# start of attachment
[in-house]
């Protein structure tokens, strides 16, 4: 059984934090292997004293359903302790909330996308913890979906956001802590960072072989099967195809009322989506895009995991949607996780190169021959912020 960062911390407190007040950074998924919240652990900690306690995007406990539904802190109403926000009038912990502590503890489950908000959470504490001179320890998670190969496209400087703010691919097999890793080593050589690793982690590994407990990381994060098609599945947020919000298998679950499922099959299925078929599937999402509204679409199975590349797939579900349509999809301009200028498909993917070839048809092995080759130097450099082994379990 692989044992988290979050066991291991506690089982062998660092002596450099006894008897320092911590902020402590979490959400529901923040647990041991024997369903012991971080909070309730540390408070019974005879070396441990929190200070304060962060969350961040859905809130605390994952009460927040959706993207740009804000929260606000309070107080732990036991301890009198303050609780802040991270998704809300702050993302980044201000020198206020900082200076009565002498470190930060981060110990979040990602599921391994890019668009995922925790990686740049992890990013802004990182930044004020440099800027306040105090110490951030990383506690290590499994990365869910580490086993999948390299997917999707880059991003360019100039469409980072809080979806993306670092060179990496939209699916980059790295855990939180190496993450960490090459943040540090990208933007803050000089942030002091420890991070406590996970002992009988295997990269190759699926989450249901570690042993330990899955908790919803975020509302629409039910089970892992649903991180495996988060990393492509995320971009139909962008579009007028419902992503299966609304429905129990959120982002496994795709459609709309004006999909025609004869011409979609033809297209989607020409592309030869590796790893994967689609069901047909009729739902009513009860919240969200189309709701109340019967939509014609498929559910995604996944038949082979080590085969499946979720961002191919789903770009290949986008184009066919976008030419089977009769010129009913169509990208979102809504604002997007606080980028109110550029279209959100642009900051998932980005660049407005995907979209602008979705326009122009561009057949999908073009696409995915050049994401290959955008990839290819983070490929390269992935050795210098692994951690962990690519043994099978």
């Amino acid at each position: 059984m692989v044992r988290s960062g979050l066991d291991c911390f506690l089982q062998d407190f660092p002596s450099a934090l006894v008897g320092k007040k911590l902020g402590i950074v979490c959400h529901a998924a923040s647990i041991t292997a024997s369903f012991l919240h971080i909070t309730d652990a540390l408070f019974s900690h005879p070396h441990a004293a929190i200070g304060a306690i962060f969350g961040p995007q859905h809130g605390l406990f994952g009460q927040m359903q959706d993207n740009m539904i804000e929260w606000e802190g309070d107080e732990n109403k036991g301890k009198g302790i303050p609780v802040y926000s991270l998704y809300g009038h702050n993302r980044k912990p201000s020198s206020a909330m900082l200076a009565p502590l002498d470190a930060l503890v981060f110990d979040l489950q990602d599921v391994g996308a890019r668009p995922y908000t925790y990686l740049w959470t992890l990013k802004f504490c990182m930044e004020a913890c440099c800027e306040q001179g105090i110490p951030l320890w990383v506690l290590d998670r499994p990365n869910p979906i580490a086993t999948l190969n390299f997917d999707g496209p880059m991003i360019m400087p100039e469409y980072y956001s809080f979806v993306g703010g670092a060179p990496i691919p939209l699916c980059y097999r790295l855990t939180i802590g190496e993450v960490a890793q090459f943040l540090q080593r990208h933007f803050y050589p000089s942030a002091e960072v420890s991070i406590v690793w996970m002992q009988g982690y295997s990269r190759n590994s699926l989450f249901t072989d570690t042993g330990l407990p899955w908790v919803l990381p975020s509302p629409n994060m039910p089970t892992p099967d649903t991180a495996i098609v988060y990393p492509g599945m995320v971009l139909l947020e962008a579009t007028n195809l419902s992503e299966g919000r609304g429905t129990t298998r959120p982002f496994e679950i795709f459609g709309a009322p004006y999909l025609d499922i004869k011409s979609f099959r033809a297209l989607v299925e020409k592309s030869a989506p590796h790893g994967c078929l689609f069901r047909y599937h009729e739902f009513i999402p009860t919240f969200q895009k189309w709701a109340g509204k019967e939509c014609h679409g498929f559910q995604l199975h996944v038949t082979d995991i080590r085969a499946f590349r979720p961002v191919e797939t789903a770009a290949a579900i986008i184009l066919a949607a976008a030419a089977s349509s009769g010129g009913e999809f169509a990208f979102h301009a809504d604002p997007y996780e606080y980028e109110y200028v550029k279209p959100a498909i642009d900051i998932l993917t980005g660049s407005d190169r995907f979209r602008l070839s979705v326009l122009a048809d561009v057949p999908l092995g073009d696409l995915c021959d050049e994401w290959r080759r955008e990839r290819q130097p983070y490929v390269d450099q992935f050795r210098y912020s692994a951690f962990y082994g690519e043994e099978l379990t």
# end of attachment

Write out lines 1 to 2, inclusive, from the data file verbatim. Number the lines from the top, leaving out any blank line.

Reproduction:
[in-house]
């Protein structure tokens, strides 16, 4: 059984934090292997004293359903302790909330996308913890979906956001802590960072072989099967195809009322989506895009995991949607996780190169021959912020 960062911390407190007040950074998924919240652990900690306690995007406990539904802190109403926000009038912990502590503890489950908000959470504490001179320890998670190969496209400087703010691919097999890793080593050589690793982690590994407990990381994060098609599945947020919000298998679950499922099959299925078929599937999402509204679409199975590349797939579900349509999809301009200028498909993917070839048809092995080759130097450099082994379990 692989044992988290979050066991291991506690089982062998660092002596450099006894008897320092911590902020402590979490959400529901923040647990041991024997369903012991971080909070309730540390408070019974005879070396441990929190200070304060962060969350961040859905809130605390994952009460927040959706993207740009804000929260606000309070107080732990036991301890009198303050609780802040991270998704809300702050993302980044201000020198206020900082200076009565002498470190930060981060110990979040990602599921391994890019668009995922925790990686740049992890990013802004990182930044004020440099800027306040105090110490951030990383506690290590499994990365869910580490086993999948390299997917999707880059991003360019100039469409980072809080979806993306670092060179990496939209699916980059790295855990939180190496993450960490090459943040540090990208933007803050000089942030002091420890991070406590996970002992009988295997990269190759699926989450249901570690042993330990899955908790919803975020509302629409039910089970892992649903991180495996988060990393492509995320971009139909962008579009007028419902992503299966609304429905129990959120982002496994795709459609709309004006999909025609004869011409979609033809297209989607020409592309030869590796790893994967689609069901047909009729739902009513009860919240969200189309709701109340019967939509014609498929559910995604996944038949082979080590085969499946979720961002191919789903770009290949986008184009066919976008030419089977009769010129009913169509990208979102809504604002997007606080980028109110550029279209959100642009900051998932980005660049407005995907979209602008979705326009122009561009057949999908073009696409995915050049994401290959955008990839290819983070490929390269992935050795210098692994951690962990690519043994099978």